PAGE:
Tuesday, April 7, 2015

Mark Thoma, information equilibrium is the model you're looking for

I just read Mark Thoma's The Fiscal Times piece that he referred to as In Search of Better Macroeconomic Models at his own link. It seemed like every other line I was inserting a mental "which you can solve with information equilibrium" ... so in this post I'm going to excerpt with commentary. Let's begin.
... we know that when [there is unemployment], we can make everyone better off by moving to the equilibrium point. So why would firms or workers negotiate such an outcome? Why would both sides, in essence, leave money on the table?
Wage stickiness is probably an entropic force. Nothing stops individuals from taking wage cuts (i.e. being 'rational'), but it is overwhelmingly unlikely that hundreds of thousands of individuals simultaneously take this same rational choice. You can imagine this as it being unlikely that their individual financial histories are lined up at that moment. See: Wage stickiness is an entropic force
It turns out that attempting to add up individual equations to obtain aggregate, macroeconomic relationships creates all sorts of difficulties that are difficult or impossible to overcome.
In the information equilibrium approach, you make minimal assumptions about these individual equations -- in a sense only assuming that they can be added up. See: Entropy and microfoundations
Unfortunately, the representative agent approach is unsuited for studying behavior in financial markets. The problem is that there is no way for a single representative household to trade stocks and bonds with itself based upon different forecasts of future economic conditions
In the information equilibrium picture there is a detailed balance of financial transactions going back and forth in either direction. When agents change their decisions based on e.g. their perceptions of economic conditions, the millions of decisions add up to an imbalance -- a net flow in one direction or another. See: Towards ADM equilibrium and What does the AD-AS model mean?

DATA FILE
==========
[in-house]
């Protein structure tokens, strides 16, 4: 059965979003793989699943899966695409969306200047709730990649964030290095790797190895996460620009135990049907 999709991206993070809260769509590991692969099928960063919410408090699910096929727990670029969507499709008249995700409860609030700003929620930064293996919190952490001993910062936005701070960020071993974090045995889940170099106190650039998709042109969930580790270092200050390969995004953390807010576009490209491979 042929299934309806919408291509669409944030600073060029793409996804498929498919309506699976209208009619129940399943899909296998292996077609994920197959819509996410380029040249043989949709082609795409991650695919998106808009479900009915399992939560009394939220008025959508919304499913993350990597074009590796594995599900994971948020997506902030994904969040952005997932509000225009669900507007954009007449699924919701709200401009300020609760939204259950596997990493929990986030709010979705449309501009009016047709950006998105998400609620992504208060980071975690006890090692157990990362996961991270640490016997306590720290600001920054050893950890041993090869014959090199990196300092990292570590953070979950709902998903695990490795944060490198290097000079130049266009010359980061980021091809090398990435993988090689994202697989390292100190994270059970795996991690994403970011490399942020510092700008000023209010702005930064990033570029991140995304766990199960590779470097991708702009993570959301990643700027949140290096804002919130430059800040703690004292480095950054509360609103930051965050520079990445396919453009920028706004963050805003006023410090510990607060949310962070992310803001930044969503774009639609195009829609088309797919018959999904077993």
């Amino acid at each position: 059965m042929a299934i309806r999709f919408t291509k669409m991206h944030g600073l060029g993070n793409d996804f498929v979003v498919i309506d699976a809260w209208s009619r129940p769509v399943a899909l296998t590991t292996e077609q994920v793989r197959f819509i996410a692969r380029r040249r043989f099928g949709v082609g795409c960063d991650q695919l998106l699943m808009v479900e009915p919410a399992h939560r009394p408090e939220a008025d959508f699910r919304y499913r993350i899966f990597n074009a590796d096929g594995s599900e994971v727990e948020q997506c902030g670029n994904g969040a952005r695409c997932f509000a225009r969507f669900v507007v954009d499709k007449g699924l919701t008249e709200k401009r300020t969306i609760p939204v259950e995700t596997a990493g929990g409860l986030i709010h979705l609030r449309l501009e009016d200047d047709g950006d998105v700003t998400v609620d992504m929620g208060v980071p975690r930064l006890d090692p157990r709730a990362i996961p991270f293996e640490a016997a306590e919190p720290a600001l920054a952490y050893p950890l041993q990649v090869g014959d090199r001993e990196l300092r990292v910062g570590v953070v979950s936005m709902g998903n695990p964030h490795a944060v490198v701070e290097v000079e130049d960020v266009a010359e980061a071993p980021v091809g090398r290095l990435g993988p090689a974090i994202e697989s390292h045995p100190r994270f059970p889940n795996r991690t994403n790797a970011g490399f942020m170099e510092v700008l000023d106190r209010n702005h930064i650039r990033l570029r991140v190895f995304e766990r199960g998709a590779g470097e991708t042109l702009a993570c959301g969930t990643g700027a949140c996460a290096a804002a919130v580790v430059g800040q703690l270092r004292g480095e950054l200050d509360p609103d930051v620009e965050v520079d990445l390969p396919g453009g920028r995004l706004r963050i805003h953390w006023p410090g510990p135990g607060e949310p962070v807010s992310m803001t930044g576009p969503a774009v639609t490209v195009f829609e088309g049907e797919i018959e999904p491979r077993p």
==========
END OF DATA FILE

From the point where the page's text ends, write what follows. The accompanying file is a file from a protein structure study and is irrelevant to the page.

The older, aggregate style models seem to do a much better job of predicting macroeconomic outcomes – as I explained in my last column, during the crisis they behaved admirably – but it is never clear if the equations are consistent with rational maximizing behavior.
Under some conditions, utility maximization and entropy maximization can be the same thing (actually, since utility is unobservable, we can always redefine it to make the utility and entropy maximizing equilibrium identical). See: Utility in an information equilibrium model
For some questions, the aggregate approach is best despite the criticism it has received in recent years from those using modern models, and we shouldn't think of it as going backwards if we adopt this approach when it provides simple, fast, and accurate answers to our questions.
The great thing about information equilibrium for Mark Thoma is that it recovers a lot of the old models like AD-AS, IS-LM, etc. In fact the information equilibrium approach justifies the diagrammatic approaches because those diagrams are basically entropic force diagrams for market forces. See: What does the AD-AS model mean?Why focus on supply and demand? and Information equilibrium: macroeconomics

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